Because it will inevitably be several years before such efforts yield positive results, the skills of today’s workforce should be developed through further training. Just how great the need is can be seen from an EU survey according to which more than two-thirds of Bulgarians aged 25-64 do not know how to properly use a computer or the Internet. Each month, just 2 percent of the working-age population are registered as taking part in further training courses. The EU average is just under 11 percent.
Another potential resource for overcoming the consequences of the demographic transformation is to be found in those who currently neither work nor are looking for a job. Almost one quarter of the population aged 25-64 belongs to this so-called silent reserve. Many women do not work. As is the case all over the world, family commitments are among the main reasons for this. But in Bulgaria there is a special reason: the country offers the longest statutory maternity leave in the world – 410 days. During this period, women receive 90 percent of their original wage. Thereafter, mothers or fathers can take paid parental leave of 320 days. For this reason, young women sometimes leave the job market for years. At the same time, those who belong to the current grandmother generation frequently give up working before retirement age in order to help bring up the children or to take care of older family members.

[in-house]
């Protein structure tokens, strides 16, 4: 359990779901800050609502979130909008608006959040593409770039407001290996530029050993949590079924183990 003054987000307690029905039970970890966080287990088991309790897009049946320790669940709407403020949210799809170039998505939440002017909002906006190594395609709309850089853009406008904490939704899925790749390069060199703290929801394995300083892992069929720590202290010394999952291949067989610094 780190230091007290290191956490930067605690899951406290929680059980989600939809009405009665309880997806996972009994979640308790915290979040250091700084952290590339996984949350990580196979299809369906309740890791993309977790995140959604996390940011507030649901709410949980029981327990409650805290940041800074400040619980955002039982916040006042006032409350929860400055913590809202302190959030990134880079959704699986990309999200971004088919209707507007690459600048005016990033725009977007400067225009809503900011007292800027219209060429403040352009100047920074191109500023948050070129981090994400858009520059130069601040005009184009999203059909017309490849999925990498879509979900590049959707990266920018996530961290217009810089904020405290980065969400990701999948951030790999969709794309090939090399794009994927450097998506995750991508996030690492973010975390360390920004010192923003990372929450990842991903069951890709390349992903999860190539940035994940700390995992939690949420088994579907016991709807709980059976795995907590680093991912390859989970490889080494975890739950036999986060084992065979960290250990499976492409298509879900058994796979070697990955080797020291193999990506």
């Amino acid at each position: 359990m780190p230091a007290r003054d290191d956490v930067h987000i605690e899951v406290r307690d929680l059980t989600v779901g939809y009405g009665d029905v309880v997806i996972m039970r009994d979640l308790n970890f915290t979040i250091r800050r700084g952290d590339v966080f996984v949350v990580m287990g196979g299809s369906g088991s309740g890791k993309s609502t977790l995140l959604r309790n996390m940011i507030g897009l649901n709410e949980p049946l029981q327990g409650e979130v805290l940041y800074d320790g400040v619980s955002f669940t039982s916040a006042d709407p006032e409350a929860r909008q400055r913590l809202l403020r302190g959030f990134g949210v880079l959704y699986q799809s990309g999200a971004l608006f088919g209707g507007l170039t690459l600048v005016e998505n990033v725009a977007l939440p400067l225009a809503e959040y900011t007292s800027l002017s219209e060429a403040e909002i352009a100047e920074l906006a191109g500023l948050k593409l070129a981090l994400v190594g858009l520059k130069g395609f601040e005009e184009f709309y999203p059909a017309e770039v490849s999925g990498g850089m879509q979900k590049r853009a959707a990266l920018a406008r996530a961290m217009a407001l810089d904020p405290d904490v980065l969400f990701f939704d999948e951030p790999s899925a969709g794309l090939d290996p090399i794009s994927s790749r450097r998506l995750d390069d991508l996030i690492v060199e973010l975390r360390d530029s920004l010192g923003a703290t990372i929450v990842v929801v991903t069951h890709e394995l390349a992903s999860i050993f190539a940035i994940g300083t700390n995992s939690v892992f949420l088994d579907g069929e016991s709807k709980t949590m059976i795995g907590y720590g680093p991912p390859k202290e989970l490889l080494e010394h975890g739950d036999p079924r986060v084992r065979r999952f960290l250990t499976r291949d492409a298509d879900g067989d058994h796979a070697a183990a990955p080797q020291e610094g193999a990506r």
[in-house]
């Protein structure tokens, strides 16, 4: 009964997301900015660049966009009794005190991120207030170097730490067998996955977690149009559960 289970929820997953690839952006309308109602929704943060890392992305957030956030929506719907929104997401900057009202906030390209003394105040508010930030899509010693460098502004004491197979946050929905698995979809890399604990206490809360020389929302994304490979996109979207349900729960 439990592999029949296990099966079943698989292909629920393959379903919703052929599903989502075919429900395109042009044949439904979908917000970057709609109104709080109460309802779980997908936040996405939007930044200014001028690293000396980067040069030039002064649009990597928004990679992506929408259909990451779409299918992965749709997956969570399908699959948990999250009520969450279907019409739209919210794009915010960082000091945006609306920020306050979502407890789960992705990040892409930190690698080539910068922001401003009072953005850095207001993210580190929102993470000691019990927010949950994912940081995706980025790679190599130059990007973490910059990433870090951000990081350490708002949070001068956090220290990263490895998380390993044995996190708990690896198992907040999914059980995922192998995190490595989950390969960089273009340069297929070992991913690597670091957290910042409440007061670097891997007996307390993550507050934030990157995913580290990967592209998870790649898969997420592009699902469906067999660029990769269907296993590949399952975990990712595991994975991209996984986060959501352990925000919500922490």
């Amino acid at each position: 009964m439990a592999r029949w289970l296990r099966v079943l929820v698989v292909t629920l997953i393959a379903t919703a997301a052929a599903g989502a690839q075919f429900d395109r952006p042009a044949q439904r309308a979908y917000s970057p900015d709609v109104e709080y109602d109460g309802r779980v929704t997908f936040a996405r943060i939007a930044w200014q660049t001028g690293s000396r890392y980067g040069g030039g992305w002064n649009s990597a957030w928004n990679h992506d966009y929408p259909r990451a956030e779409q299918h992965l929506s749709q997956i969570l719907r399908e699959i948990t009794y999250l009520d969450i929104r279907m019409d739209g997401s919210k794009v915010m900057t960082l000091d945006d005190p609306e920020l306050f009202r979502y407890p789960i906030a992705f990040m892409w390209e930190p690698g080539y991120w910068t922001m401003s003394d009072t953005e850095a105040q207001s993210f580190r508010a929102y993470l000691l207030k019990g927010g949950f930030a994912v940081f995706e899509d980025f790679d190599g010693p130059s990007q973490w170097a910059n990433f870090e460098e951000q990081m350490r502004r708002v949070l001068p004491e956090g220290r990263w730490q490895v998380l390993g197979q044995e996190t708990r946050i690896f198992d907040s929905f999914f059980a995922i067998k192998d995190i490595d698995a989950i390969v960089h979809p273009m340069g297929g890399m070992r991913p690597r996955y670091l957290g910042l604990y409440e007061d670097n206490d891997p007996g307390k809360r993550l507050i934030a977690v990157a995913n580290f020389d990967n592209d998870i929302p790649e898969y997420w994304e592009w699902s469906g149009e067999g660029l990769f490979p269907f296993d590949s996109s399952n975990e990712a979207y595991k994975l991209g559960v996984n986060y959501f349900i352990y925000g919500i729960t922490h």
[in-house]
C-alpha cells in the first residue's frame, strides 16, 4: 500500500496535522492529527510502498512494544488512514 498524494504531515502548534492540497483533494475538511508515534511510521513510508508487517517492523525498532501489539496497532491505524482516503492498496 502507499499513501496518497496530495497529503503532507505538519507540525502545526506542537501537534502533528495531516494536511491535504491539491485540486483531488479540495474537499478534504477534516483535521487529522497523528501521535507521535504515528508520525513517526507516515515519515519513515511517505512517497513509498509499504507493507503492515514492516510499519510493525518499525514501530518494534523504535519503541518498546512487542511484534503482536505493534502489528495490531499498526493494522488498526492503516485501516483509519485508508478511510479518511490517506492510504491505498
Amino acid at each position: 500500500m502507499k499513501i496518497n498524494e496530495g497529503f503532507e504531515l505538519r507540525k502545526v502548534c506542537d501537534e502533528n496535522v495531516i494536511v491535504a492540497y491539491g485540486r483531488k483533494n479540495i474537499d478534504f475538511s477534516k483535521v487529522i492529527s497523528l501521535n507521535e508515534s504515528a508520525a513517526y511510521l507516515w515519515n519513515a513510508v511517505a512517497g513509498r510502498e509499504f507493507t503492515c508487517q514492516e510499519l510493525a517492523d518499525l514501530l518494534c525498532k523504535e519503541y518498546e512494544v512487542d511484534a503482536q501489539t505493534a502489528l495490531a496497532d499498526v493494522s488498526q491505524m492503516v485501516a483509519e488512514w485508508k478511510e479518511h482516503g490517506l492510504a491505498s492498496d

Disadvantaged in every respect